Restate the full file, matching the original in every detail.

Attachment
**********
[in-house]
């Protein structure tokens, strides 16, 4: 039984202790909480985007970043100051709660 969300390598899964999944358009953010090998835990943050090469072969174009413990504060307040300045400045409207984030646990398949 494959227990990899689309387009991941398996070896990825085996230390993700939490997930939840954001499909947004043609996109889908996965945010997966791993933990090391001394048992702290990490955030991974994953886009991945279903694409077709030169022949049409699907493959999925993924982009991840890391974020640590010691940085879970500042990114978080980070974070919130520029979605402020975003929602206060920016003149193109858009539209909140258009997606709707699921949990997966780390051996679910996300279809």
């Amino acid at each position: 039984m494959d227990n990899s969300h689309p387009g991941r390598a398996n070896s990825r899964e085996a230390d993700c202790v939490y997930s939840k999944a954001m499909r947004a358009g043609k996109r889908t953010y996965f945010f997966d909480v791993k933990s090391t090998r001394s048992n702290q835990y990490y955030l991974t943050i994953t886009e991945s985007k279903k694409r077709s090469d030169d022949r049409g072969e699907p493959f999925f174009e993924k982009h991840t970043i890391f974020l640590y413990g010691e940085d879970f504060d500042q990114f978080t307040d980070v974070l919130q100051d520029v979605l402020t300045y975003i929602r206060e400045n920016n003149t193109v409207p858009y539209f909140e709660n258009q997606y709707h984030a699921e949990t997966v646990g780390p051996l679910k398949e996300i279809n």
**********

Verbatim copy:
[in-house]
């Protein structure tokens, strides 16, 4: 039984202790909480985007970043100051709660 969300390598899964999944358009953010090998835990943050090469072969174009413990504060307040300045400045409207984030646990398949 494959227990990899689309387009991941398996070896990825085996230390993700939490997930939840954001499909947004043609996109889908996965945010997966791993933990090391001394048992702290990490955030991974994953886009991945279903694409077709030169022949049409699907493959999925993924982009991840890391974020640590010691940085879970500042990114978080980070974070919130520029979605402020975003929602206060920016003149193109858009539209909140258009997606709707699921949990997966780390051996679910996300279809």
């Amino acid at each position: 039984m494959d227990n990899s969300h689309p387009g991941r390598a398996n070896s990825r899964e085996a230390d993700c202790v939490y997930s939840k999944a954001m499909r947004a358009g043609k996109r889908t953010y996965f945010f997966d909480v791993k933990s090391t090998r001394s048992n702290q835990y990490y955030l991974t943050i994953t886009e991945s985007k279903k694409r077709s090469d030169d022949r049409g072969e699907p493959f999925f174009e993924k982009h991840t970043i890391f974020l640590y413990g010691e940085d879970f504060d500042q990114f978080t307040d980070v974070l919130q100051d520029v979605l402020t300045y975003i929602r206060e400045n920016n003149t193109v409207p858009y539209f909140e709660n258009q997606y709707h984030a699921e949990t997966v646990g780390p051996l679910k398949e996300i279809n």